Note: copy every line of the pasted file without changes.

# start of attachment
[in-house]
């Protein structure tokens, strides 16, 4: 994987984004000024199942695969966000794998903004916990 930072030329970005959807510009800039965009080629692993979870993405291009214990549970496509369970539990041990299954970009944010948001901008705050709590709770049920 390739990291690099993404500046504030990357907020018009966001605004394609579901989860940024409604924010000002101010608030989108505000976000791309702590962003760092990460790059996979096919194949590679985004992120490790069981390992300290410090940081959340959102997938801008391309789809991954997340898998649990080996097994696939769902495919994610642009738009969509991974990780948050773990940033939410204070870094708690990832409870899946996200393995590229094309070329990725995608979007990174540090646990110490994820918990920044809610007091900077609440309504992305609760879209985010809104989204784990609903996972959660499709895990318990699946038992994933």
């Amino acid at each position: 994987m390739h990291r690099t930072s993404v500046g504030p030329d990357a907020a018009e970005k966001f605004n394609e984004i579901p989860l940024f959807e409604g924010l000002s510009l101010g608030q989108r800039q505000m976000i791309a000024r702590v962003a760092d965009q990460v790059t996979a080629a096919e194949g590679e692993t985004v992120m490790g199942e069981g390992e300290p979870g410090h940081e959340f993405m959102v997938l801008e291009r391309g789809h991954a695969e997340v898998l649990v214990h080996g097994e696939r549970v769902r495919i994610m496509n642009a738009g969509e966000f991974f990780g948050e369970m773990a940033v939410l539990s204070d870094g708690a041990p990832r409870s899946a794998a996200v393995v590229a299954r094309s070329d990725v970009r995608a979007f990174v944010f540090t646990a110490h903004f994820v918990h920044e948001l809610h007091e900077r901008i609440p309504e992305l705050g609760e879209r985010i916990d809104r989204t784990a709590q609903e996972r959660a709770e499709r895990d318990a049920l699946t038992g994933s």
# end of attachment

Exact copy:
[in-house]
């Protein structure tokens, strides 16, 4: 994987984004000024199942695969966000794998903004916990 930072030329970005959807510009800039965009080629692993979870993405291009214990549970496509369970539990041990299954970009944010948001901008705050709590709770049920 390739990291690099993404500046504030990357907020018009966001605004394609579901989860940024409604924010000002101010608030989108505000976000791309702590962003760092990460790059996979096919194949590679985004992120490790069981390992300290410090940081959340959102997938801008391309789809991954997340898998649990080996097994696939769902495919994610642009738009969509991974990780948050773990940033939410204070870094708690990832409870899946996200393995590229094309070329990725995608979007990174540090646990110490994820918990920044809610007091900077609440309504992305609760879209985010809104989204784990609903996972959660499709895990318990699946038992994933």
């Amino acid at each position: 994987m390739h990291r690099t930072s993404v500046g504030p030329d990357a907020a018009e970005k966001f605004n394609e984004i579901p989860l940024f959807e409604g924010l000002s510009l101010g608030q989108r800039q505000m976000i791309a000024r702590v962003a760092d965009q990460v790059t996979a080629a096919e194949g590679e692993t985004v992120m490790g199942e069981g390992e300290p979870g410090h940081e959340f993405m959102v997938l801008e291009r391309g789809h991954a695969e997340v898998l649990v214990h080996g097994e696939r549970v769902r495919i994610m496509n642009a738009g969509e966000f991974f990780g948050e369970m773990a940033v939410l539990s204070d870094g708690a041990p990832r409870s899946a794998a996200v393995v590229a299954r094309s070329d990725v970009r995608a979007f990174v944010f540090t646990a110490h903004f994820v918990h920044e948001l809610h007091e900077r901008i609440p309504e992305l705050g609760e879209r985010i916990d809104r989204t784990a709590q609903e996972r959660a709770e499709r895990d318990a049920l699946t038992g994933s």